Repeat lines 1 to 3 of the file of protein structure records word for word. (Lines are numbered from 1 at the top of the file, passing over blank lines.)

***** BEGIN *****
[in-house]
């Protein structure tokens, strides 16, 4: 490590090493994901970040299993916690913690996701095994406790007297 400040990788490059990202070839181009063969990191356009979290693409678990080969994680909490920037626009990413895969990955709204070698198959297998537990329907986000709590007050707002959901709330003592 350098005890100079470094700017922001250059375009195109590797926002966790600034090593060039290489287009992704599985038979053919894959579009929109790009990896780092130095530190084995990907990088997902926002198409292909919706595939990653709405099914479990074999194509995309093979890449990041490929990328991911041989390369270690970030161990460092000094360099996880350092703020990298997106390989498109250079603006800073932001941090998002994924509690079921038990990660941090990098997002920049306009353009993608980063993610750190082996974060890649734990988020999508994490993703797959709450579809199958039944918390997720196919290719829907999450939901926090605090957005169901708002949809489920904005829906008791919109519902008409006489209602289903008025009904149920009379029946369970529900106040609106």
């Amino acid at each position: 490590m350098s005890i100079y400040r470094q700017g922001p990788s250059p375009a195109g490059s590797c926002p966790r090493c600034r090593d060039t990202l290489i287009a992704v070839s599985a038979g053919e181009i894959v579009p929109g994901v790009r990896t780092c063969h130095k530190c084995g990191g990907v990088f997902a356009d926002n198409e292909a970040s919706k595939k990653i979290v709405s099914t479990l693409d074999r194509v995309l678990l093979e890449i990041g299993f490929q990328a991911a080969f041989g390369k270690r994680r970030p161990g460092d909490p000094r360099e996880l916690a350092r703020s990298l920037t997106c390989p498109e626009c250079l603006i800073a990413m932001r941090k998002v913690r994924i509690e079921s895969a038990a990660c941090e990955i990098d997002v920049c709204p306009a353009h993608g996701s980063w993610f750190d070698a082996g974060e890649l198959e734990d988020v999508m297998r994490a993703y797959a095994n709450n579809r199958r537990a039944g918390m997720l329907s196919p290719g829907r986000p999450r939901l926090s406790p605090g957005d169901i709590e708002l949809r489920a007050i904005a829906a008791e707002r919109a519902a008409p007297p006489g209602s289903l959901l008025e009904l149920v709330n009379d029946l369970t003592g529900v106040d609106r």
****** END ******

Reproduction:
[in-house]
């Protein structure tokens, strides 16, 4: 490590090493994901970040299993916690913690996701095994406790007297 400040990788490059990202070839181009063969990191356009979290693409678990080969994680909490920037626009990413895969990955709204070698198959297998537990329907986000709590007050707002959901709330003592 350098005890100079470094700017922001250059375009195109590797926002966790600034090593060039290489287009992704599985038979053919894959579009929109790009990896780092130095530190084995990907990088997902926002198409292909919706595939990653709405099914479990074999194509995309093979890449990041490929990328991911041989390369270690970030161990460092000094360099996880350092703020990298997106390989498109250079603006800073932001941090998002994924509690079921038990990660941090990098997002920049306009353009993608980063993610750190082996974060890649734990988020999508994490993703797959709450579809199958039944918390997720196919290719829907999450939901926090605090957005169901708002949809489920904005829906008791919109519902008409006489209602289903008025009904149920009379029946369970529900106040609106």
């Amino acid at each position: 490590m350098s005890i100079y400040r470094q700017g922001p990788s250059p375009a195109g490059s590797c926002p966790r090493c600034r090593d060039t990202l290489i287009a992704v070839s599985a038979g053919e181009i894959v579009p929109g994901v790009r990896t780092c063969h130095k530190c084995g990191g990907v990088f997902a356009d926002n198409e292909a970040s919706k595939k990653i979290v709405s099914t479990l693409d074999r194509v995309l678990l093979e890449i990041g299993f490929q990328a991911a080969f041989g390369k270690r994680r970030p161990g460092d909490p000094r360099e996880l916690a350092r703020s990298l920037t997106c390989p498109e626009c250079l603006i800073a990413m932001r941090k998002v913690r994924i509690e079921s895969a038990a990660c941090e990955i990098d997002v920049c709204p306009a353009h993608g996701s980063w993610f750190d070698a082996g974060e890649l198959e734990d988020v999508m297998r994490a993703y797959a095994n709450n579809r199958r537990a039944g918390m997720l329907s196919p290719g829907r986000p999450r939901l926090s406790p605090g957005d169901i709590e708002l949809r489920a007050i904005a829906a008791e707002r919109a519902a008409p007297p006489g209602s289903l959901l008025e009904l149920v709330n009379d029946l369970t003592g529900v106040d609106r």